Source: NOVA: "Rafting Through the Grand Canyon"
The Colorado River in Grand Canyon National Park has cut a vertical path through rock that dates from the Precambrian period (nearly two billion years ago) to the Permian (250 million years ago). As presented in this video segment adapted from NOVA, each of the exposed rock layers, or strata, tells the story of another time period. Through careful study of these layers, scientists can describe how the area's climate has changed, how this affected the environment, and how some of the previous inhabitants looked and behaved.
All of Earth's rock types fall into one of three categories: igneous, metamorphic, or sedimentary. Igneous rocks solidify from a hot, molten state. Some, like granite, cool slowly beneath the ground and produce relatively large crystals. Others, like basalt, form above the surface as molten lava rapidly cools. Metamorphic rocks are any rocks that have been transformed by heat and pressure inside Earth. Examples include slate, schist, and gneiss.
Most of the Grand Canyon's exposed rocks belong to the third category: sedimentary rock. When mineral grains are eroded from surface materials, transported by water or wind, and eventually laid down on the ground or seafloor, a loose deposit of sediments forms. Over time, these soft sediments are compacted by mounting pressure and heat from subsequent overlying layers. Squeezed of their water, the sediment grains are cemented together, or lithified, to form solid -- though brittle -- rock.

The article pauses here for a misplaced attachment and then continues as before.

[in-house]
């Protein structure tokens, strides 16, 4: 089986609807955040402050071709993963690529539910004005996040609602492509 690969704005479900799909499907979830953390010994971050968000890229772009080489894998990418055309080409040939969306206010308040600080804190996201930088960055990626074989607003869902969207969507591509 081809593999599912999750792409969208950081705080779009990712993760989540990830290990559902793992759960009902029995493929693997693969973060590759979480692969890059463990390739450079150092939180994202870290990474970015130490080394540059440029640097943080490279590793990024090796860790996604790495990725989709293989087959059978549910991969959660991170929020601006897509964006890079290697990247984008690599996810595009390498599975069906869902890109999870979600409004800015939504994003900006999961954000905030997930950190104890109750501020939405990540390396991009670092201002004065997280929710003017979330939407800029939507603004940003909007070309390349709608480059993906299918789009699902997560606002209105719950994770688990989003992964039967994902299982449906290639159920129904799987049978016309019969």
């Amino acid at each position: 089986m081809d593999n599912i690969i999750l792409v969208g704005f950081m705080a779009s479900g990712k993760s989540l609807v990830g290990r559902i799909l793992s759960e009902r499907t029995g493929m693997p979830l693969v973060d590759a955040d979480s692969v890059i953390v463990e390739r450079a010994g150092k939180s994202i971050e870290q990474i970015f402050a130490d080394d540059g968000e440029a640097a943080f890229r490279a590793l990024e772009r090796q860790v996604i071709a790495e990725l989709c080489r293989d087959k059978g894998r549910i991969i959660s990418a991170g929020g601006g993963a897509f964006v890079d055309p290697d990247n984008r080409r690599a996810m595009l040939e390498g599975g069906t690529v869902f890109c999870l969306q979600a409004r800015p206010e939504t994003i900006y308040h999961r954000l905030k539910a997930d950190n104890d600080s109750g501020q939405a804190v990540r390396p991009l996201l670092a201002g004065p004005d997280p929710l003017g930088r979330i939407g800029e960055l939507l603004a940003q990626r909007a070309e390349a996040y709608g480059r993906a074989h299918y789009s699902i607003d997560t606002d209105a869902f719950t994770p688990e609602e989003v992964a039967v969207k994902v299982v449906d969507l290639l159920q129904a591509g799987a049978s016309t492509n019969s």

The telltale feature of sedimentary rocks is horizontal bedding, or layering, that ranges in thickness from millimeters to several meters. As a rule, deeper layers are older than those above them because they were deposited first. Because sediments form from different minerals and may be deposited on land or in water, there are many kinds of sedimentary rocks. Sand becomes sandstone, mud becomes shale, and the calcified remains of marine organisms become limestone.
Scientists learn a great deal from analyzing the progression of sedimentary layers. For example, successive limestone and shale layers indicate that sediments were first laid down in a marine environment and then in a coastal swamp environment. The presence of limestone layers in the Grand Canyon's strata suggests that shallow tropical seas periodically covered what is today a desert environment.
How can this be? Global sea level rises or falls as glaciers and ice sheets melt or freeze. When tides rise, oceans flood the land. Marine deposits settle to the seafloor and later turn into limestone. When the oceans retreat, muddy or sandy deposits typically form. These lithify into shale or sandstone.
The advance and retreat of Earth's oceans explains how ancient coral reef formations can be found in the middle of deserts, whale bones can be found in Pakistan, and, as is featured in this video segment, nautiloid impressions can be found in Arizona.
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